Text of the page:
“With tech occupiers continuing to rationalise employee headcount, financial and professional services firms as well as flexible space operators have made up the slack in leasing activity,” she said.
Data from Knight Frank showed that office rents in the APAC region have continued to decline in 2023. As of 1H23, rents have declined by 1.8%.
Martin Wong, director and head of Research & Consultancy for Greater China at Knight Frank, confirmed the slow leasing activity in the office market, saying the market’s weak performance is due to the large supply available and the slow movement of investors amidst the high interest environment.
Li had a similar sentiment, saying: “The rise in funding cost and concerns over slowing economic growth has generally sparked more caution for developers as buyers are turning more selective in tandem.”
“Office property landlords have reacted to the structural challenges brought on by hybrid working styles and a flight-to-quality trend as tenants focus on what it occupies rather than just how much,” she added.
Increasing allocation for industrial
Behind office, the industrial sector was the second largest sector in APAC in terms of investment.
Pilgrim said there has been a sustained uptick in capital allocation towards logistics assets in APAC.
According to Chen, the share of industrial investment increased from a 10-year average of 17% (2013 to 2022), to 22% in 1H23.
“As a major logistics hub, Asia Pacific remains underserved by modern and high-quality logistics facilities, on the back of growing demand from a rising middle class,” Chen said.
Other driving forces of the industrial market include e-commerce and third-party logistics (3PL) players, as well as manufacturers, said Li.
“Whilst e-commerce demand is normalising, optimisation of the sector’s logistics footprint has driven demand for modern facilities. Preference for institutional-grade facilities in core areas and last mile locations continued to fuel leasing activity in the region, whilst China+1 strategies also saw ongoing expansions by major manufacturers in Southeast Asia,” Li said.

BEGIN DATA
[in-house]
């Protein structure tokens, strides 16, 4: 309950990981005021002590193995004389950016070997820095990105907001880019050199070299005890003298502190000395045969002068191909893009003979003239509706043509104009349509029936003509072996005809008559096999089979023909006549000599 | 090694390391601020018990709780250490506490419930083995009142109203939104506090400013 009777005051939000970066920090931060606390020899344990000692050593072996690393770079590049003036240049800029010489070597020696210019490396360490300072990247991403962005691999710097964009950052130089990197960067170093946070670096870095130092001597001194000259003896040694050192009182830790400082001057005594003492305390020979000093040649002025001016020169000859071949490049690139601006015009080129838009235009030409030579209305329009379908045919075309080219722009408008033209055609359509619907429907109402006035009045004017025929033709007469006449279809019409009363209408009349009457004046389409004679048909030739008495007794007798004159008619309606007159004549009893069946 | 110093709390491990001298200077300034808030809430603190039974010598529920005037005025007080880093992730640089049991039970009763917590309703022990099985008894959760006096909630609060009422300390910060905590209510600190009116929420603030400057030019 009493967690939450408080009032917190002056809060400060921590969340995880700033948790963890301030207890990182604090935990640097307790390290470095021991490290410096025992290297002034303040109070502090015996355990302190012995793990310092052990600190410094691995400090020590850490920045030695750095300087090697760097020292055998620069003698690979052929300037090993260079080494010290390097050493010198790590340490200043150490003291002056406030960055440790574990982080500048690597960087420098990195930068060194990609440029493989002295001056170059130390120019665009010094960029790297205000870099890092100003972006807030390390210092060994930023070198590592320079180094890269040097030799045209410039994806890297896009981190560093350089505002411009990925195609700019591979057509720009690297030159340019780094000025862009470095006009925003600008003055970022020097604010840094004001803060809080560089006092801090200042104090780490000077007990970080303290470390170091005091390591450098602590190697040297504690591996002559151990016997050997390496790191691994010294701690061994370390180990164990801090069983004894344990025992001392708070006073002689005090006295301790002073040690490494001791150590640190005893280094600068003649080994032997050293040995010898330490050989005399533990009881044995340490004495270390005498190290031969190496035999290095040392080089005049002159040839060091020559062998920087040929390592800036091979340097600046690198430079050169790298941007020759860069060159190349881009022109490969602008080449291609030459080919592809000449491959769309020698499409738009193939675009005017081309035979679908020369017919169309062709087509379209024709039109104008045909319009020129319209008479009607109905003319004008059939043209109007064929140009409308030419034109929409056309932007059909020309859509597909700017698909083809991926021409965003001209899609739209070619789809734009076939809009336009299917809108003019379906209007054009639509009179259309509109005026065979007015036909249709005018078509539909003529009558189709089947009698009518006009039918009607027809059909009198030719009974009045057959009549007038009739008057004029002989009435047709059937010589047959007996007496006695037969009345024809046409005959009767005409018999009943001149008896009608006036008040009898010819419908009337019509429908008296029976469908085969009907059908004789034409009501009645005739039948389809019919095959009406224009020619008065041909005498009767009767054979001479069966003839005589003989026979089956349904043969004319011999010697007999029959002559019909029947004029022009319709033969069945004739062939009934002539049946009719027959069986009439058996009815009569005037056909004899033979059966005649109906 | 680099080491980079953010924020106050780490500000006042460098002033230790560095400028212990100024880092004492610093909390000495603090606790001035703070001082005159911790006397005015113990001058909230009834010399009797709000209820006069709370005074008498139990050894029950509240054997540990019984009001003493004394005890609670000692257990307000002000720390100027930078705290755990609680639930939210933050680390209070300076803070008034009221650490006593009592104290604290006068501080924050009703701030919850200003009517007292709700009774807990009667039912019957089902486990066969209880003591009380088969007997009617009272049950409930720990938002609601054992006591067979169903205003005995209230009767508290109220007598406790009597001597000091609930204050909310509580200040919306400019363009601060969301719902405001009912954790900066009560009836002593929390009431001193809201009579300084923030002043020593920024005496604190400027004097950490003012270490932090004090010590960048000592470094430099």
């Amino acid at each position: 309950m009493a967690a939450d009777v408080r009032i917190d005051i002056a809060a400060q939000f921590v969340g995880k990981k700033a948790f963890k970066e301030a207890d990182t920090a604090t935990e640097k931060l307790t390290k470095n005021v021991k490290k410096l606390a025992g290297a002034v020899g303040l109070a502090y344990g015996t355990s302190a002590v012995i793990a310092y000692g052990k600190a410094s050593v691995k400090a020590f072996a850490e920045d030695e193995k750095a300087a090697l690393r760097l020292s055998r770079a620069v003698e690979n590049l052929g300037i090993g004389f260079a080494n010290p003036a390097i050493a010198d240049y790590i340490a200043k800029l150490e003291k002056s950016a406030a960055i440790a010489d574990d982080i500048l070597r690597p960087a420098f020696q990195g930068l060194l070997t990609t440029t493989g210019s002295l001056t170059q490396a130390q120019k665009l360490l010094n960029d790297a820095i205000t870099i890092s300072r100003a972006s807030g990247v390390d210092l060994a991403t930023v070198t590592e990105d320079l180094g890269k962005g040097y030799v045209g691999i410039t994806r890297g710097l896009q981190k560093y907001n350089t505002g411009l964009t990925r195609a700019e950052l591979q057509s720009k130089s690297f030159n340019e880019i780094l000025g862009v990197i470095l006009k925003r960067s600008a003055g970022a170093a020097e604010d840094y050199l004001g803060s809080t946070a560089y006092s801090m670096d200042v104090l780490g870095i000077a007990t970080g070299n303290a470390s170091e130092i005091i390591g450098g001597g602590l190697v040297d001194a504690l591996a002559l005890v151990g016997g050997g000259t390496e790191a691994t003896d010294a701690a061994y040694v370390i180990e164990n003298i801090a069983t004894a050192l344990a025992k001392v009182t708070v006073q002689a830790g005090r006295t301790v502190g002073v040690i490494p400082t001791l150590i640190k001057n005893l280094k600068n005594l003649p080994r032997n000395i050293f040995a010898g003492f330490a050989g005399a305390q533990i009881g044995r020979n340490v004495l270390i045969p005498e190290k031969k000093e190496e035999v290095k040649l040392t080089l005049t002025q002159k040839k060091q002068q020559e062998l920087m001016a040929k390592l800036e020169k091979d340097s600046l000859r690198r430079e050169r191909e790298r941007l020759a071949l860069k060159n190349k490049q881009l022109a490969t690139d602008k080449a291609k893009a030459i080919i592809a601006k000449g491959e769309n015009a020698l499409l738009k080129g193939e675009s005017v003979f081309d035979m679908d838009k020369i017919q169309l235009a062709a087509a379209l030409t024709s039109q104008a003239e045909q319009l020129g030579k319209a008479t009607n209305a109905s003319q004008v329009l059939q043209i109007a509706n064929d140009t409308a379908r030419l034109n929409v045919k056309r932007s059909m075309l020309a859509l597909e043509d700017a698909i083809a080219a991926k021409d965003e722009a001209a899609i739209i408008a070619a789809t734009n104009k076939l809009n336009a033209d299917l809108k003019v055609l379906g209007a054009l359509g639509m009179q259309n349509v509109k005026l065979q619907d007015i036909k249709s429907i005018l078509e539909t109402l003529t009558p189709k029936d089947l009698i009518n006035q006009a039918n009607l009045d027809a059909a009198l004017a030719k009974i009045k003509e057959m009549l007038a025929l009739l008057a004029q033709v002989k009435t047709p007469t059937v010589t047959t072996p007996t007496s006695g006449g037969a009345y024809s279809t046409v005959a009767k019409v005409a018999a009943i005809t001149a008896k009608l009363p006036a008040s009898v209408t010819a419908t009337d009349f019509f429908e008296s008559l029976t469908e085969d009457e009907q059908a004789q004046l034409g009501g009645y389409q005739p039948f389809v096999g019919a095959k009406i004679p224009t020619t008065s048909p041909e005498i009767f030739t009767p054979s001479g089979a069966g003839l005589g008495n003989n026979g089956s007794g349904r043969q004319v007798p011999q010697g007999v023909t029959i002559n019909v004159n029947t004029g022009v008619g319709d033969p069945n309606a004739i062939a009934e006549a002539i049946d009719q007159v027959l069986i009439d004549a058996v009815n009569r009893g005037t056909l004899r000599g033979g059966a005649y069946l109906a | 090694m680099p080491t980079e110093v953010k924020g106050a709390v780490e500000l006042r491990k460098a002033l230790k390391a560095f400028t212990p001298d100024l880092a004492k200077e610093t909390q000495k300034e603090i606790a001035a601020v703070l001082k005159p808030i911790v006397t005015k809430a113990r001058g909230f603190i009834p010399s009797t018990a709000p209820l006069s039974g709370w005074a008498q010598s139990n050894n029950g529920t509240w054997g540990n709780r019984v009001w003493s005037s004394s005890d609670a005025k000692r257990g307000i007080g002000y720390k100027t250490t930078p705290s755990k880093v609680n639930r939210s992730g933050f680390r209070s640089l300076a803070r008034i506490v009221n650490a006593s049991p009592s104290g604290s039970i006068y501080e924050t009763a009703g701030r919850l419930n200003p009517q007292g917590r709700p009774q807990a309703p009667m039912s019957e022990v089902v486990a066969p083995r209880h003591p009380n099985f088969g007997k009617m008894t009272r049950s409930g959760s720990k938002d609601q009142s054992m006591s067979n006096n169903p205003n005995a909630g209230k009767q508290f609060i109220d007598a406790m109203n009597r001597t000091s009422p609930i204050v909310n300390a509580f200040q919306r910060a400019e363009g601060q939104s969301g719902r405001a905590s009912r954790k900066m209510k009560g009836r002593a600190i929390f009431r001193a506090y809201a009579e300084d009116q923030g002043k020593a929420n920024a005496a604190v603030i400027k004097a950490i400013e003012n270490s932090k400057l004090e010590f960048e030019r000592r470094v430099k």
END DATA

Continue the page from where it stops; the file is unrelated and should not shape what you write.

The same was observed by Chen, adding that the China+1 strategy has driven interest for manufacturing and logistics assets in Southeast Asia.
Retail remains relevant
Compared to the industrial segment, the retail sector performed best in Singapore in terms of investment.
Chen said retail investment accounted for over half of the total transaction volume in Singapore in 1H23.
“This was primarily led by a few large deals bought by Frasers and Link REIT,” added Chen.
Region-wide, Pilgrim said the retail sector in APAC “displayed remarkable resilience and strength compared to other regions.”
“It stands out with its consistent performance, boasting a streak of 12 months with stabilised yields,” Pilgrim said.
Respite for residential
Like retail, the residential sector, particularly in Hong Kong and Australia, is also receiving interest from investors.
According to Pilgrim, there has been an increase in investment in the apartment subsector in Hong Kong and Australia. In 1H23, apartments accounted for 16% and 14% of total investment of the respective markets.
Residential sales have also been performing quite well in Hong Kong as developers are becoming more aggressive to clear up their investors, said Knight Frank’s Wong.
Many developers in the region are likewise trying to free up their investors left in the past two to three years, said Wong.
On the buyer side, Li said they are taking advantage of the rate hikes being paused at the moment.
“Buyers are utilising this window of opportunity to lock down on their dream homes,” she said.